Friday, November 24, 2017

Story Behind - Curious Case of Kevin Klaag

This was a strange one.

It was an abandoned story start with the title appearing hand in hand with the opening scene - Kevin Klaag looks in the mirror one day...and he's someone else. And it had happened before.

But then, as I've often done in the past (for a bunch of reasons listed below), I quit the story and moved on to another story start (which I probably also abandoned - for a bunch of reasons listed below ;).

So with this #60DayChallenge (writing 30 stories in Oct/Nov - and I just finished #27, so am on track to complete the challenge in a few days), I found the Klaag file on my computer and pounded out the rest of the tale.

It did not go the direction I'd first imagined at all!

Sometimes I'll make plot notes at the end of the story start to remind myself what I was thinking and how my future self should finish the story. Well, those plot notes on this one were pretty useless once the story took off. It became a weird, and oddly told, psychological horror piece. Let me know if you want to read it. (Adult themes and words.)

So why did I abandon stories in the past? Here are some random thoughts, not sure if any are the real reason or if some kind of combination took place in my brain.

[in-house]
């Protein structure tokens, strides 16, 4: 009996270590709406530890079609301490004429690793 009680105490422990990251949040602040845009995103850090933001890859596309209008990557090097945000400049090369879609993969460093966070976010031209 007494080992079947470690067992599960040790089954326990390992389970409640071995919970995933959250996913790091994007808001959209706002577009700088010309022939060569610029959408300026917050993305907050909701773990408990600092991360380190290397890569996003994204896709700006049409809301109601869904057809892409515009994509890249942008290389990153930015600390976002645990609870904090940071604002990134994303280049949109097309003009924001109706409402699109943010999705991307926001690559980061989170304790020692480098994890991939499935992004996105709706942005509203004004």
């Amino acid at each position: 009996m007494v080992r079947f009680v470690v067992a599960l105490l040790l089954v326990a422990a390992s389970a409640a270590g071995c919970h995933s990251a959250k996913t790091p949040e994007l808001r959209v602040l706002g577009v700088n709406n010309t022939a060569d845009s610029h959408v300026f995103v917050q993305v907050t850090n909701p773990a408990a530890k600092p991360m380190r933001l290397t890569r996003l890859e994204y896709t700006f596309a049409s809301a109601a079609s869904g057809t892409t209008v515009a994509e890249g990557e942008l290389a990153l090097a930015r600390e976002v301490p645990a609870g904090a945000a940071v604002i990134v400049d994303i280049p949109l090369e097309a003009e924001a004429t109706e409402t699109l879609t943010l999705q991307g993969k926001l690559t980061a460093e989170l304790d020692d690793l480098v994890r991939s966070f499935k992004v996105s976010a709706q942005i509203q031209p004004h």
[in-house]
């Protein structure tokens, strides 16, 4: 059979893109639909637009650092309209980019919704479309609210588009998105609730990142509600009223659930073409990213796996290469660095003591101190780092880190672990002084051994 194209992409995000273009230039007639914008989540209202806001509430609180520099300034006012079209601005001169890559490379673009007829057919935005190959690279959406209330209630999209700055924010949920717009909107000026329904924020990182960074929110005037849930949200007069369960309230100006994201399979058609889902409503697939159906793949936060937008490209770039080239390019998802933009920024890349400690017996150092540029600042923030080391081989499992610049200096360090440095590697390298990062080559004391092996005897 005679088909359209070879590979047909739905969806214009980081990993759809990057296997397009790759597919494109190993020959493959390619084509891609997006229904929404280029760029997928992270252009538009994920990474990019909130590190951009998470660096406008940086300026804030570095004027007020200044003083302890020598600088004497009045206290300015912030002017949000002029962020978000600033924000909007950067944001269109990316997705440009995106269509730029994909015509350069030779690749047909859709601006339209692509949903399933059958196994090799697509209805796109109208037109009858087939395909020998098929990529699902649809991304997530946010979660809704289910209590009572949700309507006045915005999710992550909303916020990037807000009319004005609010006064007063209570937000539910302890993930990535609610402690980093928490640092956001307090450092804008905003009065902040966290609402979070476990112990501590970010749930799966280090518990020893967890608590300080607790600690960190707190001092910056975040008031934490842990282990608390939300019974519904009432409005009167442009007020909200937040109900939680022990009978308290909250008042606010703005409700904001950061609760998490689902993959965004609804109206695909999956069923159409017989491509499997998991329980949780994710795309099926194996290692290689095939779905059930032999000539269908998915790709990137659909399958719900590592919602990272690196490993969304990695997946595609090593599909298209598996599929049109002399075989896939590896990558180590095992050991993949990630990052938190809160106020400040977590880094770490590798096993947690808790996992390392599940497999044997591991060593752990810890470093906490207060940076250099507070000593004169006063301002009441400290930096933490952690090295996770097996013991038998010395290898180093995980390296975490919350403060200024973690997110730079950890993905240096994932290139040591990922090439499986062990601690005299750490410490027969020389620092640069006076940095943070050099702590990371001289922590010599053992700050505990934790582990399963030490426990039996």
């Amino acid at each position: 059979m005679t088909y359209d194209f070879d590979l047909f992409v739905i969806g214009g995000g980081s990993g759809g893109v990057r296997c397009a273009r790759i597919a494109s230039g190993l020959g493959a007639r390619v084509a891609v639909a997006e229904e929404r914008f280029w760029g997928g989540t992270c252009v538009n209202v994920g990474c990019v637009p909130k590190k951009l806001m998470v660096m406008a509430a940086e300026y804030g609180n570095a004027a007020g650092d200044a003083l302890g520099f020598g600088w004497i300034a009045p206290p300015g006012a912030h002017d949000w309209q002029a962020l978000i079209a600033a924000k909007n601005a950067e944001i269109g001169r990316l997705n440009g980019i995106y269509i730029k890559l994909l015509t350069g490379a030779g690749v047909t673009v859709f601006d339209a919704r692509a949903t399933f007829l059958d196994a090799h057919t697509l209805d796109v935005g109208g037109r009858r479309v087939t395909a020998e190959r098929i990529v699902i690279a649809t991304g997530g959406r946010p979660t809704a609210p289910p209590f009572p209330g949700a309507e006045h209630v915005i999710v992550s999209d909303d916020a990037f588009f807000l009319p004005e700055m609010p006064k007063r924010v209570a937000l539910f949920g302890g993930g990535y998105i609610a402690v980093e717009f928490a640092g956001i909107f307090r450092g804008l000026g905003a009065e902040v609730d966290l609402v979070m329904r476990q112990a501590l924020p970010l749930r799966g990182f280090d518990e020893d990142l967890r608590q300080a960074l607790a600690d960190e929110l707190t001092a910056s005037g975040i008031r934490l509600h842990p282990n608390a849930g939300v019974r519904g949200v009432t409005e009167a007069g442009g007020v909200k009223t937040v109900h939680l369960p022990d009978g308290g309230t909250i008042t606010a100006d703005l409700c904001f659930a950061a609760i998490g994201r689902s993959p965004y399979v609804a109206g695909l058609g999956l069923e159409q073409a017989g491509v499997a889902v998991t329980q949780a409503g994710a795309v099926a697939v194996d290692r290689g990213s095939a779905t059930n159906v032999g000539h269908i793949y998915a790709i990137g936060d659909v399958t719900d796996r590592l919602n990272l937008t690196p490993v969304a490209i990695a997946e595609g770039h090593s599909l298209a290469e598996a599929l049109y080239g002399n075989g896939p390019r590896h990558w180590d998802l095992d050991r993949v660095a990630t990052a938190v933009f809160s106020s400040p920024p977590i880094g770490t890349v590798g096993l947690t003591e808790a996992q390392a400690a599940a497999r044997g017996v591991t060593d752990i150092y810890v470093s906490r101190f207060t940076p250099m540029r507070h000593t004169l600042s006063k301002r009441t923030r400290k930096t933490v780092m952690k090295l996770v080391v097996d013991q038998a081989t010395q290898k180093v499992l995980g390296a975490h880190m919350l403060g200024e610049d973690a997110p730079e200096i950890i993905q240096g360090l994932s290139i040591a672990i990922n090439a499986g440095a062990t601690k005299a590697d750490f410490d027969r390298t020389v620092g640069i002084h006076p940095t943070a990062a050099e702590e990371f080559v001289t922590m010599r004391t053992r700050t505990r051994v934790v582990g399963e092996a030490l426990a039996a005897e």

- I didn't know how to write a story past the opening scene (character in a setting with a problem). Oh, I knew about basic plot structure, but didn't know how to move the story forward by creating tension until the climax and resolution. I'm better at that now, but far from an expert. At least I can power through a story and get something on paper. Whether it's a good story is another matter.

- I was afraid of finishing it. Of course, I'd finished stories before but then I'd send them off to a market and they'd get rejected. Or I'd self publish and someone would pooh pooh it. I hated rejected (still do) and feared the process of receiving negative feedback via reviews. This kind of fear is debilitating for a lot of writers, I think. I'm still not cured, but this short story challenge has helped me learn to just write for me and not worry about what others think of my stories. And I never read reviews anymore.

- Some say people quit writing because of a fear of success. I've heard that phrase off and on for a long time but have no idea what it means. So it may or may not apply to me since I'm clueless as to what fear of success implies.

- I'm sure there are other reasons which I may add here later as they occur to me. If you want to follow my story challenge progress, click here. Until next time, thanks for reading.